Skip to main content

Overstock.com and CEO Patrick Byrne Violate Accounting Rules in Q4 2008 Financial Report

Latest GAAP Violations by Overstock.com in Q4 2008 Financial Report Improperly Turn a Loss into a Profit

Last Friday, Overstock.com (NASDAQ: OSTK) reported a fourth quarter 2008 net profit of $1 million dollars. CEO Patrick Byrne proudly told investors, "After a tough three years, returning to GAAP profitability is a relief." However, Overstock.com's "returning to GAAP profitability" was simply accomplished by the company violating GAAP through its failure to restate prior period financial reports effected by a certain accounting error. Had Overstock.com properly followed acounting rules, it would have reported an $800,000 loss instead of a $1 million profit.

During the Q4 2008 earnings call, the new Overstock.com CFO Steve Chesnut, who recently replaced David Chidester, told investors:
Gross profit dollars were $43.6 million, a 6% decrease. This included a one-time gain of $1.8 million relating to payments from partners who were under-billed earlier in the year.
Note: Bold print and italics added by me.
That "one-time gain of $1.8 million" referred to above by CFO Steve Chesnut was actually an improper one-time cumulative adjustment of an accounting error.

According to Statement of Financial Accounting Standards No. 154 and SEC Staff Accounting Bulletin No. 99, Overstock.com should have restated all prior accounting periods, rather than use a "one-time gain" to correct its accounting errors "relating to payments from partners who were under-billed earlier in the year."

Under GAAP, we are required to use an accrual basis of accounting. Income is recognized when it is earned and not when it is later billed or when amounts are collected. The “one-time gain of $1.8 million relating to payments from partners who were under-billed earlier in the year” was earned before Q4 2008 and should have been recognized in prior periods. Since the accounting error is material under SAB No. 99, Overstock.com is required to restate prior period financial reports under SFAS No. 154 and cannot use a “one-time gain” to correct its error.

As a result of violating SFAS No. 154 and SAB No. 99, Overstock.com improperly reported a Q4 2008 net profit of $1 million, instead of an $800,000 net loss.

According to SFAS No. 154 paragraph 25:
Any error in the financial statements of a prior period discovered subsequent to their issuance shall be reported as a prior-period adjustment by restating the prior-period financial statements.
Note: Bold print and italics added by me.
Among the criteria that SAB No. 99 uses to define a material accounting error that requires a restatement of prior period financial reports are:
• whether the misstatement masks a change in earnings or other trends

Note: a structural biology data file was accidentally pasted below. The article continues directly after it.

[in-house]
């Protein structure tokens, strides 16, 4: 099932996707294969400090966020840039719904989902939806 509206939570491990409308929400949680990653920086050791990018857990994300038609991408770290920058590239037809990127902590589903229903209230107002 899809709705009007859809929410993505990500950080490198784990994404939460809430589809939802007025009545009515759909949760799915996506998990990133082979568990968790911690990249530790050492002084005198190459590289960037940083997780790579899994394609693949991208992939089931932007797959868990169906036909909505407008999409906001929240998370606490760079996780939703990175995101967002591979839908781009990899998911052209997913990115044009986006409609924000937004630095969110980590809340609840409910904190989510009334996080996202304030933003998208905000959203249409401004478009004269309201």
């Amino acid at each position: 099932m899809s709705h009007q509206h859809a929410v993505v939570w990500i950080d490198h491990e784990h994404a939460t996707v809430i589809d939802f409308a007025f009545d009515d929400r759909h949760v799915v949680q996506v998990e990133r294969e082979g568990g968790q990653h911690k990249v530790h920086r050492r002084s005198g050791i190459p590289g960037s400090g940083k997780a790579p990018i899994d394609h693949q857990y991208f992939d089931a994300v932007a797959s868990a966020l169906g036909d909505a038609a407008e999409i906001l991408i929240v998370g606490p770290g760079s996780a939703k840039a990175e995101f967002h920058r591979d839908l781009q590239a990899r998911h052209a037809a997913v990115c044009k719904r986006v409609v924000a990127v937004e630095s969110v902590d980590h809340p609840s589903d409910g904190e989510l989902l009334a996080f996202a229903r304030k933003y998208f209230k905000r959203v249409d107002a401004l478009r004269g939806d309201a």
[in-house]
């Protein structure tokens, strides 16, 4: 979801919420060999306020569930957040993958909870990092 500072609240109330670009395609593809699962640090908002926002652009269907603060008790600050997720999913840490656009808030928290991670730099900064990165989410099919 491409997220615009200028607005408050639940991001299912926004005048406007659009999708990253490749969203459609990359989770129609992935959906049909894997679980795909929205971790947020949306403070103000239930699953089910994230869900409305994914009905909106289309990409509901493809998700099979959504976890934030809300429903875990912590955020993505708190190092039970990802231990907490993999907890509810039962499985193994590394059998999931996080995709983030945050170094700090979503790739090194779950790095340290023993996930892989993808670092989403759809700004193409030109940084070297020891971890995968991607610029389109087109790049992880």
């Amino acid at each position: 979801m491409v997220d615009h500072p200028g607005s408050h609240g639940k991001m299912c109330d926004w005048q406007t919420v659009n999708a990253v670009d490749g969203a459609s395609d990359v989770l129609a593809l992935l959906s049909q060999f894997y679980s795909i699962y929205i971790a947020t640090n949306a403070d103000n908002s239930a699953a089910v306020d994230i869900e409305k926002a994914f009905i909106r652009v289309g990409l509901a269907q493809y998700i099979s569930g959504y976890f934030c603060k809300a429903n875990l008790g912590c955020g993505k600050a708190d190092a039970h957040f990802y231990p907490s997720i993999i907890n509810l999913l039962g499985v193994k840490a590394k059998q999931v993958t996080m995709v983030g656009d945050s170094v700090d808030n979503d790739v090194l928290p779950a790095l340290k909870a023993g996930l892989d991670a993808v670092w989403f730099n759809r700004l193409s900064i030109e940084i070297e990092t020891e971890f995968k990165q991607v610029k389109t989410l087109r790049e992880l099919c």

• whether the misstatement hides a failure to meet analysts' consensus expectations for the enterprise
• whether the misstatement changes a loss into income or vice versa
Overstock.com’s accounting error met in all three materiality criteria above and the company should have restated its prior financial reports, rather than use a one-time gain to correct its accounting error in Q4 2008. See below.


Whether the material misstatement masks a change in earnings and other trends

Overstock.com has never reported a profitable year and has reported only three profitable quarters (Q4 2002, Q4 2004, and Q4 2008), since its inception. Prior to Q4 2008, Overstock.com’s last reported profitable quarter was four years earlier, in Q4 2004. If Overstock.com had properly restated its prior financial reports, rather than improperly report a one-time gain of $1.8 million from correcting its under-billing of fulfillment partners in prior periods, the company would have reported an $800,000 loss in Q4 2008, instead of a $1 million profit.

Therefore, Overstock.com clearly changed its trend of 15 consecutive reported quarterly losses by improperly using a one-time gain of $1.8 million to correct its accounting error in Q4 2008. The company’s treatment of its accounting error as a one-time gain “masks a change in earnings and other trends” and is considered a material accounting error under SAB No. 99. Therefore, Overstock.com should have restated its financial reports as required under SFAS No. 154.

Whether the misstatement hides a failure to meet analysts’ consensus expectations for the enterprise

The mean analysts’ consensus expectations for Overstock.com’s Q4 2008 financial results were negative $.03 earnings per share. Overstock.com reported $.04 positive earnings per share because of the $1.8 million one-time gain it improperly reported from correcting its under-billing of fulfillment partners in prior periods.

Without that $1.8 million one-time gain, Overstock.com’s earnings per share would have been reported at negative $.04 earnings per share, compared to analysts’ consensus expectations of negative $.03 earnings per share.

Therefore, Overstock.com’s accounting error was material under SAB No. 99, since it “hides a failure to meet analysts’ consensus expectations” and we have another reason why Overstock.com should have restated its financial reports as required under SFAS No. 154.


Whether a misstatement changes a loss into income or vice versa

As I detailed above, Overstock.com reported a Q4 2008 profit of $1 million instead of a loss of $800,000 because the company improperly used a one-time gain of $1.8 million to correct its under-billing of fulfillment partners in prior periods. Clearly, Overstock.com’s accounting error is material, since it changes a properly reported net loss into an improperly reported net profit.